Thursday, November 06, 2008

Something stinks in Alaska

By Michael J.W. Stickings

"What In The Hell Happened in Alaska?" asked Nate Silver yesterday.

Good question.

As of right now, Republican incumbent Ted Stevens is leading Democratic challenger Mark Begich 48 to 47 (with 99 percent reporting) in their Senate race. The margin is 3,353 (with almost 210,000 votes counted).

As I mentioned yesterday, however, there are tens of thousands of ballots left to count: absentee and early ballots, as well as questioned ones.

So what stinks?

1) As Nate Silver points out, even with all the ballots left to be counted, the total number of votes will only be about 270,000, far less than the 313,000 cast in 2004.

2) As Nate also points out, the polls showed Begich well ahead. And it wasn't just the Senate race. The polls also showed Republican incumbent Don Young well behind Democratic challenger Ethan Berkowitz in their House race (Young ended up winning by a fairly large margin, 52 to 44) and the presidential race much closer than it turned out to be (McCain won by 26 points). So, "even if Begich were to make up ground and win a narrow victory, this would seem to represent a catastrophic failure of polling."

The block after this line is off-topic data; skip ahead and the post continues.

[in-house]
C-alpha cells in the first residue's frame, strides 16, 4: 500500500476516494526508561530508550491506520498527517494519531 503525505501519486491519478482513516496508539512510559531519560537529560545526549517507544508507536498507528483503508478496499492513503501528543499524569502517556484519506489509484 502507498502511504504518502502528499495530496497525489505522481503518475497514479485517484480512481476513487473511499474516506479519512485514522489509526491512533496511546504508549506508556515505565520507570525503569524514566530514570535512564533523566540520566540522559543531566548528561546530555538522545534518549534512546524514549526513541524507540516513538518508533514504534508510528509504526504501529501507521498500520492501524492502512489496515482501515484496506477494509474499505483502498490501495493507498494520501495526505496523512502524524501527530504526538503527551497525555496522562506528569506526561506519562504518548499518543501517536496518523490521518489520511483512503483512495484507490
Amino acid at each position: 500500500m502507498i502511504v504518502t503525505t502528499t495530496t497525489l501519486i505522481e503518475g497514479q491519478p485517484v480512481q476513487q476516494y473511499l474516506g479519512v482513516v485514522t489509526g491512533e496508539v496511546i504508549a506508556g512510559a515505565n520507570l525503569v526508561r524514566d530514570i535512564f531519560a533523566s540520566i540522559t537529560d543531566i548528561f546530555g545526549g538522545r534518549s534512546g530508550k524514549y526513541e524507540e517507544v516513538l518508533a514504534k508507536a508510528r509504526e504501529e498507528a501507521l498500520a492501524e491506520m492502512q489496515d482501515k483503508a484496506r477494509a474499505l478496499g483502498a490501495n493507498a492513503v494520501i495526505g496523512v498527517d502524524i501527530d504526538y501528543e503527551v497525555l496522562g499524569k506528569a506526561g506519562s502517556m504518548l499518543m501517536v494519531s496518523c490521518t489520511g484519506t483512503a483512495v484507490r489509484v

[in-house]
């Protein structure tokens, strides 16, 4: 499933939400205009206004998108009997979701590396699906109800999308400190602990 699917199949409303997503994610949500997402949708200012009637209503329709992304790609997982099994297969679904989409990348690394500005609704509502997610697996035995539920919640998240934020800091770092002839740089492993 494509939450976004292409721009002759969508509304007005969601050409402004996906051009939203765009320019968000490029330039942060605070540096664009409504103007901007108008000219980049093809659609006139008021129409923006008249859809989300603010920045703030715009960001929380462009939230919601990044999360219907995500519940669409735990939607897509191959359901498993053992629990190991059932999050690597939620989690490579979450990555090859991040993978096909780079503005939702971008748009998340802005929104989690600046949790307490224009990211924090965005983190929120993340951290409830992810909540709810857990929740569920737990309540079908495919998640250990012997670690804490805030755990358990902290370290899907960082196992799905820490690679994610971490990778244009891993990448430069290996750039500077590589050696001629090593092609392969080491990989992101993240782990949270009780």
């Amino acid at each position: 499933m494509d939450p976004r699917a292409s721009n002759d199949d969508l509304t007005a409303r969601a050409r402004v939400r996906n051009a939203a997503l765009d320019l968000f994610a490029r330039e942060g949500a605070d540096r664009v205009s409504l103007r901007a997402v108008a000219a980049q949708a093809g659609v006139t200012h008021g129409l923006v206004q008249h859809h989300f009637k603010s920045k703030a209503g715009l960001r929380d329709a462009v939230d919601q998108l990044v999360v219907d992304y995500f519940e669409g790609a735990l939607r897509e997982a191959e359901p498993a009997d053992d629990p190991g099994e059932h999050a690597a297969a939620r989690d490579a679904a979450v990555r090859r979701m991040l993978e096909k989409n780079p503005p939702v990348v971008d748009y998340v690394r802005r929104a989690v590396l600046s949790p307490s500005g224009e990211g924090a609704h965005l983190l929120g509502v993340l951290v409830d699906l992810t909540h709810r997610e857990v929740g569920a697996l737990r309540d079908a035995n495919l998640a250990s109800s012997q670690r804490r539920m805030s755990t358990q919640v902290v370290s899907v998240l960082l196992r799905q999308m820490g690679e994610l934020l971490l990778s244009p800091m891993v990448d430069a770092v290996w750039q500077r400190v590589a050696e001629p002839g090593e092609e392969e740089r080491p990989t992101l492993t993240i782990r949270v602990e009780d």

Nate posits three possible explanations:

1) Democratic complency (suppressing Democratic turnout and keeping turnout down overall).

2) Heavy Democratic bias in absentee and early voting (meaning that Begich could overtake Stevens and the other two votes could tighten).

3) Heavy Democratic bias among the "questionable" ballots (meaning that many Democratic votes weren't counted, suggesting possible corruption).

All three may be right.

What remains curious, though, is the significantly lower vote count than in 2004 -- can complacency really be the reason? Don't rule out the possibility of corruption here, or at least a Florida-like bias against Democratic ballots.

Alaska, after all, is hardly a bastion of clean and open government.

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